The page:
There are two things that should be worrying people about Brexit right now. And they should be worrying people a lot!


Before I start, I'd just like to remind everyone that today is ANZAC Day.

This is the day we commemorate the sacrifices of the Australians and New Zealanders who have served and died in all wars, conflicts, and peacekeeping operations, as well as the contribution and suffering of all those who have served, from the Gallipoli Campaign in the first world war, right up to the present day.

So earlier, as the Deputy Mayor of Shaftesbury, I was honoured and privileged to lay a wreath on behalf of the town, in remembrance of them during a short service at the Town's war memorial.

Now, as we watch the establishment, ostensibly run by the Prime Minister Theresa May, doesn't it strike you as odd that the two main party leaders appear not in the least worried about the state of their own parties and whether or not we partake of the MEP elections or what the outcome would be.

Our parliamentarians across the board also seem extremely comfortable with ignoring a democratic decision by the people and, as a consequence, shrugging off the rule of law over UK constitutional matters.

And on top of that, the Tory MPs have all but now proven, via the decision of their own backbench 1922 Committee, that they support Theresa May remaining in post.

So the first of these worrying things is that our lead politicians in parliament seem completely relaxed about the trouncing they are about to receive at the ballot box in both the local elections on the second of May and the EU parliament elections on the 23rd of May.

How can they be so complacent in the face of an imminent electoral wipe-out – especially on the Tory side.

Could it be that they view these as a suitably timed safety valve to let the people blow off a bit of steam, while our betters busy themselves with the important work of dismantling the UK?

Could it be that an establishment that is playing the long game of uniting Europe into one superstate nation is content to put up with anti-EU politicians controlling what is in effect a powerless talking shop while the EU Commission and EU Council quietly do the superstate heavy lifting?

Could it be that, in the face of a growing populism amongst member states, Eurocrats have resigned themselves to a few years of boisterous MEPs grandstanding with speeches while having no real power to interfere with the general direction of the EU?

Are our domestic politicians happy to spend over £100 million of our money to send a bunch of people on huge wages and high expenses to Brussels, knowing those people will be noisy but ineffectual.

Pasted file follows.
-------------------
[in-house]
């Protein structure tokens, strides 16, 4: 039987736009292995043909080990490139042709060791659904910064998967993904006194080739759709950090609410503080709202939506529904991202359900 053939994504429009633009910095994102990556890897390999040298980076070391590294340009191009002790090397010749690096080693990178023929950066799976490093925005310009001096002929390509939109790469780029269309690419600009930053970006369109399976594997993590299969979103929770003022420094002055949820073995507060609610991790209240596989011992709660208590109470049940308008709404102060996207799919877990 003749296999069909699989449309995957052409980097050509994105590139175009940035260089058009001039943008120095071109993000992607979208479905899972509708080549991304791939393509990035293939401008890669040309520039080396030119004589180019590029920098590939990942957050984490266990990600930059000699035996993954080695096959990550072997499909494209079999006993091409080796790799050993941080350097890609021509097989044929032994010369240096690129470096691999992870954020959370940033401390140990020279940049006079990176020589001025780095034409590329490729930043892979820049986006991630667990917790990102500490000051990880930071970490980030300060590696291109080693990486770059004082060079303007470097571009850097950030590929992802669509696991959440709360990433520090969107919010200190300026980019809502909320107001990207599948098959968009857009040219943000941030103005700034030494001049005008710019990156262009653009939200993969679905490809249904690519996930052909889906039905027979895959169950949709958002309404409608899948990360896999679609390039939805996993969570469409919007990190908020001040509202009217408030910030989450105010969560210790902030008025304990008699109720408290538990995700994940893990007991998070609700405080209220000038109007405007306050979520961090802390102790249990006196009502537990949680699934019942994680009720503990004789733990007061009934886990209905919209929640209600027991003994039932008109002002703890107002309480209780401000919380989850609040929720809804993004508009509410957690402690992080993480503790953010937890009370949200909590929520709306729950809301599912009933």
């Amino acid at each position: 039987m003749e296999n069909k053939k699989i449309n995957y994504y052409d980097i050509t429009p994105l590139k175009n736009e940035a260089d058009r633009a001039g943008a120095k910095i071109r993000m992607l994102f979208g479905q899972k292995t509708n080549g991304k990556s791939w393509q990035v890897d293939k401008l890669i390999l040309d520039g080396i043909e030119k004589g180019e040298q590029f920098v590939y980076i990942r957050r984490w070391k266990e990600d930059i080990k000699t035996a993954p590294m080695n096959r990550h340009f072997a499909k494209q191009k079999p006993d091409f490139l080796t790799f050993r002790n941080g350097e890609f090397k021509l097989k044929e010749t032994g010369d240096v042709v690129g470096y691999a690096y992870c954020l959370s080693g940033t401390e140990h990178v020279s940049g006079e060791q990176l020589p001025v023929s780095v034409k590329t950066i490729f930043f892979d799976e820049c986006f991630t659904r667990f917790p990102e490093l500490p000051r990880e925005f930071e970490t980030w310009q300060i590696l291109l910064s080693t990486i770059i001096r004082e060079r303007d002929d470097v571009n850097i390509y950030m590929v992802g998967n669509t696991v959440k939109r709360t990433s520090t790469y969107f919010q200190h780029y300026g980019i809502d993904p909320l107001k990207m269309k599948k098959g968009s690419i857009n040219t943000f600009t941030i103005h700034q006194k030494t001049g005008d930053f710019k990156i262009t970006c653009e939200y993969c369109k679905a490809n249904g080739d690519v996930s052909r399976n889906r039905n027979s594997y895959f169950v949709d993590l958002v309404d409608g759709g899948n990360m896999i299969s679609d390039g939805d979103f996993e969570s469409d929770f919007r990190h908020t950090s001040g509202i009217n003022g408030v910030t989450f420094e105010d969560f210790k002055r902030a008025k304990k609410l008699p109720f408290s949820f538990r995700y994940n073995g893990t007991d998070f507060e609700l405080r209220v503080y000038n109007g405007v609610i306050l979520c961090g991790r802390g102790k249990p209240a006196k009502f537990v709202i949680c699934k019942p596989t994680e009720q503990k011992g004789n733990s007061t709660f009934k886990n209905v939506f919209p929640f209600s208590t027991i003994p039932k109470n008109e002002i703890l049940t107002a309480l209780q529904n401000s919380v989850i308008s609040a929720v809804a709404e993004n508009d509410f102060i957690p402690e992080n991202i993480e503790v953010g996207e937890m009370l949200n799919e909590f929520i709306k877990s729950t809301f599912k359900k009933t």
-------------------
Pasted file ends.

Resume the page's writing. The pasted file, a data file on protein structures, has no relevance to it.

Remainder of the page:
Just a thought.

However, be in no doubt Brexiteers need to turn out in force at both elections.

But the second worry is that our politicians are now quite happy to see the UK constitution binned whenever it conflicts with the need for EU law to prevail to keep the UK under Brussels control.

On this there is plenty of opinion out there arguing very convincingly that the UK was forced into the EU in 1973 unconstitutionally under UK law and therefore our membership is unlawful and void.

But in the very recent past the UK was kept in the European Union by the Prime Minister acting beyond her powers – in twice agreeing to extend Article 50 on the international plane prior to gaining the permission of parliament.

And the extremely worrying thing here, is that the vast majority of our MPs and peers of the realm leapt at the chance to overlook this major constitutional outrage.

Apart from a small notable band of patriots and believers in the rule of law, the rest were ready to ignore the law in order to overrule the electorate and get what they themselves wanted – which is more time within which to work out how to reverse Brexit.

Consider this: what's to stop the PM going to Brussels right now and agreeing to increase UK corporation tax to the level wanted by the EU, or raise our VAT rates into line with the EU, or decrease the minimum wage in line with the EU average or reduce holiday and maternity pay to the EU average – and then just come back and put in a statutory instrument then declaring there you go!

Parliament would go ballistic and the courts would be in immediate constitutional session.

Now, there are two cases progressing through the courts that, as far as I can see, are ironclad and, using the precedent already set in the Remainer Gina Miller case, prove that the UK has already left the EU.

But the Gina Miller case attracted huge publicity and funding of about £1.2 million to see it safely through to a successful conclusion, which many hoped would stop Brexit.

And the Robin Tilbrook case, the first of the Article 50 extension judicial review cases has so far attracted almost zero mention in the press and only about £80,000.

Now tell me it's the super-rich who want the UK to leave the EU! Oh no, the big money wants us firmly in!

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